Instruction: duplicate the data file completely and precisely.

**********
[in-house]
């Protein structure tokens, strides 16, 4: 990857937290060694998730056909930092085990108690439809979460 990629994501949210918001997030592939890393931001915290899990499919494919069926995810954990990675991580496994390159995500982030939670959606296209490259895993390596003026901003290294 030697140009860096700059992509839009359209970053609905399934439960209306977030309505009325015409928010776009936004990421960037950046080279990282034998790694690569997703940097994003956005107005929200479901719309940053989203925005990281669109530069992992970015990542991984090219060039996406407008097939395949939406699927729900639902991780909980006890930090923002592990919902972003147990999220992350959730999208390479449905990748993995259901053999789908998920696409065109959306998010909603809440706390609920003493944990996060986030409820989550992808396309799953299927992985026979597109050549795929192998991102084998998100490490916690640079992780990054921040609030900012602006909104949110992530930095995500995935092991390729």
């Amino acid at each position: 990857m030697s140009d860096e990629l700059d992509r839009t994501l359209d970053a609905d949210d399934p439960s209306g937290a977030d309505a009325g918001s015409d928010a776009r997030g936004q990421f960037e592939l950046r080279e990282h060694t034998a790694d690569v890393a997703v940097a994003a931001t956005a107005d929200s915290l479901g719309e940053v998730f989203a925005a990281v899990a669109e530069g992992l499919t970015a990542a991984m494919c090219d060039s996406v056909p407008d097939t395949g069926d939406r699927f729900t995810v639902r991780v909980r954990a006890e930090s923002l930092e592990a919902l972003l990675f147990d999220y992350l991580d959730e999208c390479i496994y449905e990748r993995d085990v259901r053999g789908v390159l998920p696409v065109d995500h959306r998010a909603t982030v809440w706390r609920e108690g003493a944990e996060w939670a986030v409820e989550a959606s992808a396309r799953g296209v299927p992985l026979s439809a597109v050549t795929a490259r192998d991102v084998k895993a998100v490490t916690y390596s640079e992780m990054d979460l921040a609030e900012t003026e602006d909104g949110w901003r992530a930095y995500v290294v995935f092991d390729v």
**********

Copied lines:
[in-house]
């Protein structure tokens, strides 16, 4: 990857937290060694998730056909930092085990108690439809979460 990629994501949210918001997030592939890393931001915290899990499919494919069926995810954990990675991580496994390159995500982030939670959606296209490259895993390596003026901003290294 030697140009860096700059992509839009359209970053609905399934439960209306977030309505009325015409928010776009936004990421960037950046080279990282034998790694690569997703940097994003956005107005929200479901719309940053989203925005990281669109530069992992970015990542991984090219060039996406407008097939395949939406699927729900639902991780909980006890930090923002592990919902972003147990999220992350959730999208390479449905990748993995259901053999789908998920696409065109959306998010909603809440706390609920003493944990996060986030409820989550992808396309799953299927992985026979597109050549795929192998991102084998998100490490916690640079992780990054921040609030900012602006909104949110992530930095995500995935092991390729």
């Amino acid at each position: 990857m030697s140009d860096e990629l700059d992509r839009t994501l359209d970053a609905d949210d399934p439960s209306g937290a977030d309505a009325g918001s015409d928010a776009r997030g936004q990421f960037e592939l950046r080279e990282h060694t034998a790694d690569v890393a997703v940097a994003a931001t956005a107005d929200s915290l479901g719309e940053v998730f989203a925005a990281v899990a669109e530069g992992l499919t970015a990542a991984m494919c090219d060039s996406v056909p407008d097939t395949g069926d939406r699927f729900t995810v639902r991780v909980r954990a006890e930090s923002l930092e592990a919902l972003l990675f147990d999220y992350l991580d959730e999208c390479i496994y449905e990748r993995d085990v259901r053999g789908v390159l998920p696409v065109d995500h959306r998010a909603t982030v809440w706390r609920e108690g003493a944990e996060w939670a986030v409820e989550a959606s992808a396309r799953g296209v299927p992985l026979s439809a597109v050549t795929a490259r192998d991102v084998k895993a998100v490490t916690y390596s640079e992780m990054d979460l921040a609030e900012t003026e602006d909104g949110w901003r992530a930095y995500v290294v995935f092991d390729v």